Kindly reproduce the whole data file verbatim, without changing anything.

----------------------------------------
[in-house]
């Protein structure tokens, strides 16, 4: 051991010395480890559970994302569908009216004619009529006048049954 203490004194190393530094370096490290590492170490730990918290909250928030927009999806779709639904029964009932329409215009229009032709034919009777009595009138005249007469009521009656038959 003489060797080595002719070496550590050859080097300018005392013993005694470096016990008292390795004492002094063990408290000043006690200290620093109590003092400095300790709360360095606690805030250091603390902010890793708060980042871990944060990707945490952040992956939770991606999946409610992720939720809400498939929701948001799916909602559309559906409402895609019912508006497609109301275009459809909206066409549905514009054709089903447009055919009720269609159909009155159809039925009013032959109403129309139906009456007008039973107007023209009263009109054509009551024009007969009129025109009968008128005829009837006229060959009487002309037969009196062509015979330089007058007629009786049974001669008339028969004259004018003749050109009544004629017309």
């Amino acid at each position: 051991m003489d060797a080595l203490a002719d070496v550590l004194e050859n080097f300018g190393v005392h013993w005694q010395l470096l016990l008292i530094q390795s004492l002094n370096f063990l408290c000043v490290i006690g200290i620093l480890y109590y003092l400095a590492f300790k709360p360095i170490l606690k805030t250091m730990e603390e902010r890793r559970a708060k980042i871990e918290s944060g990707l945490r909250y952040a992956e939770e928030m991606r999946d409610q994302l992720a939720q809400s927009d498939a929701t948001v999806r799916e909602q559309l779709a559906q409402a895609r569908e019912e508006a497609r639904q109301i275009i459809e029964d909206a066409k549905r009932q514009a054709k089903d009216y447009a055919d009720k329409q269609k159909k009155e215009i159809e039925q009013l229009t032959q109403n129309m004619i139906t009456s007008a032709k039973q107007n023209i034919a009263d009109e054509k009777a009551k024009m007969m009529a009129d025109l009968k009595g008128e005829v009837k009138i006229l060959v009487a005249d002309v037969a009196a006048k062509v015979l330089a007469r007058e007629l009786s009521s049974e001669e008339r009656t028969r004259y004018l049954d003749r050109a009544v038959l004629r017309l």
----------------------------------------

[in-house]
């Protein structure tokens, strides 16, 4: 051991010395480890559970994302569908009216004619009529006048049954 203490004194190393530094370096490290590492170490730990918290909250928030927009999806779709639904029964009932329409215009229009032709034919009777009595009138005249007469009521009656038959 003489060797080595002719070496550590050859080097300018005392013993005694470096016990008292390795004492002094063990408290000043006690200290620093109590003092400095300790709360360095606690805030250091603390902010890793708060980042871990944060990707945490952040992956939770991606999946409610992720939720809400498939929701948001799916909602559309559906409402895609019912508006497609109301275009459809909206066409549905514009054709089903447009055919009720269609159909009155159809039925009013032959109403129309139906009456007008039973107007023209009263009109054509009551024009007969009129025109009968008128005829009837006229060959009487002309037969009196062509015979330089007058007629009786049974001669008339028969004259004018003749050109009544004629017309």
């Amino acid at each position: 051991m003489d060797a080595l203490a002719d070496v550590l004194e050859n080097f300018g190393v005392h013993w005694q010395l470096l016990l008292i530094q390795s004492l002094n370096f063990l408290c000043v490290i006690g200290i620093l480890y109590y003092l400095a590492f300790k709360p360095i170490l606690k805030t250091m730990e603390e902010r890793r559970a708060k980042i871990e918290s944060g990707l945490r909250y952040a992956e939770e928030m991606r999946d409610q994302l992720a939720q809400s927009d498939a929701t948001v999806r799916e909602q559309l779709a559906q409402a895609r569908e019912e508006a497609r639904q109301i275009i459809e029964d909206a066409k549905r009932q514009a054709k089903d009216y447009a055919d009720k329409q269609k159909k009155e215009i159809e039925q009013l229009t032959q109403n129309m004619i139906t009456s007008a032709k039973q107007n023209i034919a009263d009109e054509k009777a009551k024009m007969m009529a009129d025109l009968k009595g008128e005829v009837k009138i006229l060959v009487a005249d002309v037969a009196a006048k062509v015979l330089a007469r007058e007629l009786s009521s049974e001669e008339r009656t028969r004259y004018l049954d003749r050109a009544v038959l004629r017309l």